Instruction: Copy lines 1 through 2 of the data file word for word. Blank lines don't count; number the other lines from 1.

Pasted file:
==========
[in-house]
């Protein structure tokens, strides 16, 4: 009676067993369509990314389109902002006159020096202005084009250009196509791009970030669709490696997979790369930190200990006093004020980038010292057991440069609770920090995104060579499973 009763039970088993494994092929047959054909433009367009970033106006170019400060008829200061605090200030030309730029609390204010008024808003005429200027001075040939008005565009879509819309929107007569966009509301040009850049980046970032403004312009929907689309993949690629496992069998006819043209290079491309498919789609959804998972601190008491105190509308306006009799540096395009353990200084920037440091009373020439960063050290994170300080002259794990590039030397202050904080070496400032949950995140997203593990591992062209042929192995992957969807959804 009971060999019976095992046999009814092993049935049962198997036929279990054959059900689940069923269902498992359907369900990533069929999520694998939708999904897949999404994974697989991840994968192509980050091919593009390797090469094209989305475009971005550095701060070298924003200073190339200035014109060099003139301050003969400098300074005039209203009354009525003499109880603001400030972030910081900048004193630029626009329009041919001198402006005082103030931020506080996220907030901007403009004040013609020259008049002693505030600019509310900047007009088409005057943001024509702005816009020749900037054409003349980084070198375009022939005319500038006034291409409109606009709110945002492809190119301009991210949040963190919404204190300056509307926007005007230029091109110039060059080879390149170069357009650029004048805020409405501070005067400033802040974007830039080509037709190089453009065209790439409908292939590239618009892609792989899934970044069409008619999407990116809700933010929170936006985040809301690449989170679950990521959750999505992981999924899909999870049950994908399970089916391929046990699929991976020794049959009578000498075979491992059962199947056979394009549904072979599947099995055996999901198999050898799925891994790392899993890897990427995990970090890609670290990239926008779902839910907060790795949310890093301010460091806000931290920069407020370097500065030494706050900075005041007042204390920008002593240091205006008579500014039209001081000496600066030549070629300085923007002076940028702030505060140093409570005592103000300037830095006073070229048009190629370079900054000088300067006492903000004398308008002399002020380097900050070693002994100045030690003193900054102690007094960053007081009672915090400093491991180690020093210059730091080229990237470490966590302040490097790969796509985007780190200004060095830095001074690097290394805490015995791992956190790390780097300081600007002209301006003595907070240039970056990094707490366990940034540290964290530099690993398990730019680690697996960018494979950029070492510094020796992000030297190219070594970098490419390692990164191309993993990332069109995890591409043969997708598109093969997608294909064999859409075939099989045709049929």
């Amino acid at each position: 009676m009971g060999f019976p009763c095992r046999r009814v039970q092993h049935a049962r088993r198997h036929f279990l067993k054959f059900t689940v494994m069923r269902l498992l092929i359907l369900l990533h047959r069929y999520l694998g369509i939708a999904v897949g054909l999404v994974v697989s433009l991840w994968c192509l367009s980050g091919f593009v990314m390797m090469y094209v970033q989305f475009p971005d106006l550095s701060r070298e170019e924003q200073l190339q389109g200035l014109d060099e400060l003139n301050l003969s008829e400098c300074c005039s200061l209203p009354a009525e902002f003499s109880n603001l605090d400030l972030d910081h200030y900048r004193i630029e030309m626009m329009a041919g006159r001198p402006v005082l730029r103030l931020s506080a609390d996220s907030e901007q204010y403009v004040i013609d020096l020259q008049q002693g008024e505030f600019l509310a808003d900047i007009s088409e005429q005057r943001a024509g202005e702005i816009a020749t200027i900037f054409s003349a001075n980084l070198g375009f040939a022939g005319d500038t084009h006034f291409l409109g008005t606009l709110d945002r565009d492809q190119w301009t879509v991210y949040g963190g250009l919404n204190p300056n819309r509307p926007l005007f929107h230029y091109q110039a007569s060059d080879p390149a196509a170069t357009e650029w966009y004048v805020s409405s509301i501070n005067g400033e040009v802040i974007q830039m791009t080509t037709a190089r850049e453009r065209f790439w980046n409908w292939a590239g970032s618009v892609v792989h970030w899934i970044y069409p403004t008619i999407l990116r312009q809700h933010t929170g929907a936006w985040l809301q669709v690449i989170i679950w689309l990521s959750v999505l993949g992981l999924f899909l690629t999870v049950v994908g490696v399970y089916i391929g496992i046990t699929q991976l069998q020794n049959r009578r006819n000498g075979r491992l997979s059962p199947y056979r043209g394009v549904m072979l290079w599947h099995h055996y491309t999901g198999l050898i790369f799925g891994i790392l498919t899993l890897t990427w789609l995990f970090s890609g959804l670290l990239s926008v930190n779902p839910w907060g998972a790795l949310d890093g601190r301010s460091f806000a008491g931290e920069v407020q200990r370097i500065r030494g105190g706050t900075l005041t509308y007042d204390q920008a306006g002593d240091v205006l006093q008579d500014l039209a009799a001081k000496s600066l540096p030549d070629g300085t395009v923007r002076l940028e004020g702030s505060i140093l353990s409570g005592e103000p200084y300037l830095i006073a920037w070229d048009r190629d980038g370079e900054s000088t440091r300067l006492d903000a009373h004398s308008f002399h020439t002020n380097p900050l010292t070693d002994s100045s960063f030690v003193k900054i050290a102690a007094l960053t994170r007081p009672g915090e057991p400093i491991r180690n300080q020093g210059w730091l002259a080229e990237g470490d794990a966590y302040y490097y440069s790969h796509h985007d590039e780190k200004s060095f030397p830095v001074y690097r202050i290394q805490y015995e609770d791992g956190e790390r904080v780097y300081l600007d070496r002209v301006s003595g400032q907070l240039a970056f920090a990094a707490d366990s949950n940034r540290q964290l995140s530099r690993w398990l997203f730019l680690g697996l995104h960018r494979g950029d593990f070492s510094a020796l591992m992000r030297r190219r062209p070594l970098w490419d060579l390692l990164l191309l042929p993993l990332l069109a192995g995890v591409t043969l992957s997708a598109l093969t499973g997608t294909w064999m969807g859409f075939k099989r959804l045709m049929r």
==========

[in-house]
């Protein structure tokens, strides 16, 4: 009676067993369509990314389109902002006159020096202005084009250009196509791009970030669709490696997979790369930190200990006093004020980038010292057991440069609770920090995104060579499973 009763039970088993494994092929047959054909433009367009970033106006170019400060008829200061605090200030030309730029609390204010008024808003005429200027001075040939008005565009879509819309929107007569966009509301040009850049980046970032403004312009929907689309993949690629496992069998006819043209290079491309498919789609959804998972601190008491105190509308306006009799540096395009353990200084920037440091009373020439960063050290994170300080002259794990590039030397202050904080070496400032949950995140997203593990591992062209042929192995992957969807959804 009971060999019976095992046999009814092993049935049962198997036929279990054959059900689940069923269902498992359907369900990533069929999520694998939708999904897949999404994974697989991840994968192509980050091919593009390797090469094209989305475009971005550095701060070298924003200073190339200035014109060099003139301050003969400098300074005039209203009354009525003499109880603001400030972030910081900048004193630029626009329009041919001198402006005082103030931020506080996220907030901007403009004040013609020259008049002693505030600019509310900047007009088409005057943001024509702005816009020749900037054409003349980084070198375009022939005319500038006034291409409109606009709110945002492809190119301009991210949040963190919404204190300056509307926007005007230029091109110039060059080879390149170069357009650029004048805020409405501070005067400033802040974007830039080509037709190089453009065209790439409908292939590239618009892609792989899934970044069409008619999407990116809700933010929170936006985040809301690449989170679950990521959750999505992981999924899909999870049950994908399970089916391929046990699929991976020794049959009578000498075979491992059962199947056979394009549904072979599947099995055996999901198999050898799925891994790392899993890897990427995990970090890609670290990239926008779902839910907060790795949310890093301010460091806000931290920069407020370097500065030494706050900075005041007042204390920008002593240091205006008579500014039209001081000496600066030549070629300085923007002076940028702030505060140093409570005592103000300037830095006073070229048009190629370079900054000088300067006492903000004398308008002399002020380097900050070693002994100045030690003193900054102690007094960053007081009672915090400093491991180690020093210059730091080229990237470490966590302040490097790969796509985007780190200004060095830095001074690097290394805490015995791992956190790390780097300081600007002209301006003595907070240039970056990094707490366990940034540290964290530099690993398990730019680690697996960018494979950029070492510094020796992000030297190219070594970098490419390692990164191309993993990332069109995890591409043969997708598109093969997608294909064999859409075939099989045709049929």